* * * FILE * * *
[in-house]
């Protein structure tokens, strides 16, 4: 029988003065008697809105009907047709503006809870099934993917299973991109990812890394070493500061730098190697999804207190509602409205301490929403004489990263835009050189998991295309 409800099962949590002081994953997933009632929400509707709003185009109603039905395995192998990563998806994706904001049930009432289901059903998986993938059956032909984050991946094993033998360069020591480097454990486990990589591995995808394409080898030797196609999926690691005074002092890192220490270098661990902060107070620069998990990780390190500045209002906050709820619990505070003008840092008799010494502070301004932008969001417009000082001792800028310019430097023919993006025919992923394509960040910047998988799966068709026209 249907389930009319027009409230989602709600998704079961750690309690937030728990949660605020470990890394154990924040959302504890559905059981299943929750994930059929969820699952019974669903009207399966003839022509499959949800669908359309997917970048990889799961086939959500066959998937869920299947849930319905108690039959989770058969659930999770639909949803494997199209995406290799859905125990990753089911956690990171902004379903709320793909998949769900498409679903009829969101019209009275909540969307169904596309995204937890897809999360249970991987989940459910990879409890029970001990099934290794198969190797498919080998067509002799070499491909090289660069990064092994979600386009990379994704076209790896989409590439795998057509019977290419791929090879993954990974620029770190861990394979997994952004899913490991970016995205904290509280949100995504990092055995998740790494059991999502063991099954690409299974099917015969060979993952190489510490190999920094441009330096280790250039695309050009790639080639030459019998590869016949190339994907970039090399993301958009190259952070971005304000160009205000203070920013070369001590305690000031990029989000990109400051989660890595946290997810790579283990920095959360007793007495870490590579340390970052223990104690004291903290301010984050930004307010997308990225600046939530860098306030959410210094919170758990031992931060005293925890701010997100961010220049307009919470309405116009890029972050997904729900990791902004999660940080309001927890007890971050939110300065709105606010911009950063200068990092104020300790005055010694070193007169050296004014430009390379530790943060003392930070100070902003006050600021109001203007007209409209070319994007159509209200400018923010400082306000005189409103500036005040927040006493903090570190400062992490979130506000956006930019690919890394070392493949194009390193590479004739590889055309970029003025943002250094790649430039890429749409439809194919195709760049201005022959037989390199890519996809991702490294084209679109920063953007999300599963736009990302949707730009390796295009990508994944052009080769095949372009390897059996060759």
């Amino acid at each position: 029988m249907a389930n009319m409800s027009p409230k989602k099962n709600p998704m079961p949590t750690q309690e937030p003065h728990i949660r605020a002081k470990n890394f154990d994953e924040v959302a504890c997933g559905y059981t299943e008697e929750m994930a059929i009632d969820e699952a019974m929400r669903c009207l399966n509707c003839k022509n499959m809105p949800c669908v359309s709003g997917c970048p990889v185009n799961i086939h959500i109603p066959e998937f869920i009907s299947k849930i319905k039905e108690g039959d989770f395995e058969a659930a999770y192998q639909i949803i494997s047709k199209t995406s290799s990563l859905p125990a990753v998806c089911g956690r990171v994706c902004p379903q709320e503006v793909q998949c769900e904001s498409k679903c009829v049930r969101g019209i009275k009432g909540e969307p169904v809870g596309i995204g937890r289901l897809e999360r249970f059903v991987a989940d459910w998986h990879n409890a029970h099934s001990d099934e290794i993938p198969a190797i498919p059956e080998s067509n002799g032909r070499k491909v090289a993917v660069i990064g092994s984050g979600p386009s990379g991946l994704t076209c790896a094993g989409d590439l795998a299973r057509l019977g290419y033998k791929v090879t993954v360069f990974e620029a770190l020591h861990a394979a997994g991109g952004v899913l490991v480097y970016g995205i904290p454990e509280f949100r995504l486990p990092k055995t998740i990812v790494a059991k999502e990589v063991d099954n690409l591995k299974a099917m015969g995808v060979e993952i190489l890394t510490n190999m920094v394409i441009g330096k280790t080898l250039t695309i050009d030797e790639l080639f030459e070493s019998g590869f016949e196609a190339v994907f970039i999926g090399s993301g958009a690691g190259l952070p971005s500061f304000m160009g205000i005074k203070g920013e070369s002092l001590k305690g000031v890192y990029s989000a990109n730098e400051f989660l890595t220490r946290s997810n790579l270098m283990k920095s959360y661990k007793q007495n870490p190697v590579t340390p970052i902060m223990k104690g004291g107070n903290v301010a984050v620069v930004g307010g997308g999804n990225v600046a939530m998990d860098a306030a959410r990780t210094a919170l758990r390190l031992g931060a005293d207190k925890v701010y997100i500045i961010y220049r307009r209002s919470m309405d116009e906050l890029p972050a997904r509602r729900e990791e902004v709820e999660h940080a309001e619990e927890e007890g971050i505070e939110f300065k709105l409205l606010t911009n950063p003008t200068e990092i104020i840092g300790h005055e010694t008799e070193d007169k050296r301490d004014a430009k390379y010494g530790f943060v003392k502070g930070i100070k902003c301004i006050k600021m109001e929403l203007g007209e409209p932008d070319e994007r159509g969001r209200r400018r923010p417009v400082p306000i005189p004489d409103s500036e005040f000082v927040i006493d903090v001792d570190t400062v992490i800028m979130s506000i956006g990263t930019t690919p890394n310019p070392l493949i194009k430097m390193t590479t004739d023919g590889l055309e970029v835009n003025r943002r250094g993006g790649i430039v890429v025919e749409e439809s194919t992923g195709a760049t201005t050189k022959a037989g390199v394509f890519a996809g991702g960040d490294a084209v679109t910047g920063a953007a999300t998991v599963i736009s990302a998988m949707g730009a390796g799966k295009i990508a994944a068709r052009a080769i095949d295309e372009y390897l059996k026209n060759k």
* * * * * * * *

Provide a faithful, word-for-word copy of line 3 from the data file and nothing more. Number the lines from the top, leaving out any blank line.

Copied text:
């Amino acid at each position: 029988m249907a389930n009319m409800s027009p409230k989602k099962n709600p998704m079961p949590t750690q309690e937030p003065h728990i949660r605020a002081k470990n890394f154990d994953e924040v959302a504890c997933g559905y059981t299943e008697e929750m994930a059929i009632d969820e699952a019974m929400r669903c009207l399966n509707c003839k022509n499959m809105p949800c669908v359309s709003g997917c970048p990889v185009n799961i086939h959500i109603p066959e998937f869920i009907s299947k849930i319905k039905e108690g039959d989770f395995e058969a659930a999770y192998q639909i949803i494997s047709k199209t995406s290799s990563l859905p125990a990753v998806c089911g956690r990171v994706c902004p379903q709320e503006v793909q998949c769900e904001s498409k679903c009829v049930r969101g019209i009275k009432g909540e969307p169904v809870g596309i995204g937890r289901l897809e999360r249970f059903v991987a989940d459910w998986h990879n409890a029970h099934s001990d099934e290794i993938p198969a190797i498919p059956e080998s067509n002799g032909r070499k491909v090289a993917v660069i990064g092994s984050g979600p386009s990379g991946l994704t076209c790896a094993g989409d590439l795998a299973r057509l019977g290419y033998k791929v090879t993954v360069f990974e620029a770190l020591h861990a394979a997994g991109g952004v899913l490991v480097y970016g995205i904290p454990e509280f949100r995504l486990p990092k055995t998740i990812v790494a059991k999502e990589v063991d099954n690409l591995k299974a099917m015969g995808v060979e993952i190489l890394t510490n190999m920094v394409i441009g330096k280790t080898l250039t695309i050009d030797e790639l080639f030459e070493s019998g590869f016949e196609a190339v994907f970039i999926g090399s993301g958009a690691g190259l952070p971005s500061f304000m160009g205000i005074k203070g920013e070369s002092l001590k305690g000031v890192y990029s989000a990109n730098e400051f989660l890595t220490r946290s997810n790579l270098m283990k920095s959360y661990k007793q007495n870490p190697v590579t340390p970052i902060m223990k104690g004291g107070n903290v301010a984050v620069v930004g307010g997308g999804n990225v600046a939530m998990d860098a306030a959410r990780t210094a919170l758990r390190l031992g931060a005293d207190k925890v701010y997100i500045i961010y220049r307009r209002s919470m309405d116009e906050l890029p972050a997904r509602r729900e990791e902004v709820e999660h940080a309001e619990e927890e007890g971050i505070e939110f300065k709105l409205l606010t911009n950063p003008t200068e990092i104020i840092g300790h005055e010694t008799e070193d007169k050296r301490d004014a430009k390379y010494g530790f943060v003392k502070g930070i100070k902003c301004i006050k600021m109001e929403l203007g007209e409209p932008d070319e994007r159509g969001r209200r400018r923010p417009v400082p306000i005189p004489d409103s500036e005040f000082v927040i006493d903090v001792d570190t400062v992490i800028m979130s506000i956006g990263t930019t690919p890394n310019p070392l493949i194009k430097m390193t590479t004739d023919g590889l055309e970029v835009n003025r943002r250094g993006g790649i430039v890429v025919e749409e439809s194919t992923g195709a760049t201005t050189k022959a037989g390199v394509f890519a996809g991702g960040d490294a084209v679109t910047g920063a953007a999300t998991v599963i736009s990302a998988m949707g730009a390796g799966k295009i990508a994944a068709r052009a080769i095949d295309e372009y390897l059996k026209n060759k």